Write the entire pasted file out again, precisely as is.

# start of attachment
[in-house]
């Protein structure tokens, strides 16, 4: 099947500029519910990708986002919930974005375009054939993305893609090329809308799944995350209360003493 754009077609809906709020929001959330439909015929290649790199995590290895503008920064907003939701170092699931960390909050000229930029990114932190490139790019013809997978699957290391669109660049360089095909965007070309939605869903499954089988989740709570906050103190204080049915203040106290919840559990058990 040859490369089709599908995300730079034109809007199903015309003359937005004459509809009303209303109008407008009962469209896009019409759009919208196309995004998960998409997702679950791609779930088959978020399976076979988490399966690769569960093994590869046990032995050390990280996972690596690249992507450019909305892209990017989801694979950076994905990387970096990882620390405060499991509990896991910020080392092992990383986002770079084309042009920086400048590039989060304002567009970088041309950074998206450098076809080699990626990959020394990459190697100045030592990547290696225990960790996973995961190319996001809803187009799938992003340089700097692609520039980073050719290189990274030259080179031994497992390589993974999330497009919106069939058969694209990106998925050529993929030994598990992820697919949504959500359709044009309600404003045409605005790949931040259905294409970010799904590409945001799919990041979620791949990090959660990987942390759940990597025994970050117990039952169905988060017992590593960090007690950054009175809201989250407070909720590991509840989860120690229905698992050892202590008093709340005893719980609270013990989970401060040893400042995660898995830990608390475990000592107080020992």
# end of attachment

[in-house]
């Protein structure tokens, strides 16, 4: 099947500029519910990708986002919930974005375009054939993305893609090329809308799944995350209360003493 754009077609809906709020929001959330439909015929290649790199995590290895503008920064907003939701170092699931960390909050000229930029990114932190490139790019013809997978699957290391669109660049360089095909965007070309939605869903499954089988989740709570906050103190204080049915203040106290919840559990058990 040859490369089709599908995300730079034109809007199903015309003359937005004459509809009303209303109008407008009962469209896009019409759009919208196309995004998960998409997702679950791609779930088959978020399976076979988490399966690769569960093994590869046990032995050390990280996972690596690249992507450019909305892209990017989801694979950076994905990387970096990882620390405060499991509990896991910020080392092992990383986002770079084309042009920086400048590039989060304002567009970088041309950074998206450098076809080699990626990959020394990459190697100045030592990547290696225990960790996973995961190319996001809803187009799938992003340089700097692609520039980073050719290189990274030259080179031994497992390589993974999330497009919106069939058969694209990106998925050529993929030994598990992820697919949504959500359709044009309600404003045409605005790949931040259905294409970010799904590409945001799919990041979620791949990090959660990987942390759940990597025994970050117990039952169905988060017992590593960090007690950054009175809201989250407070909720590991509840989860120690229905698992050892202590008093709340005893719980609270013990989970401060040893400042995660898995830990608390475990000592107080020992």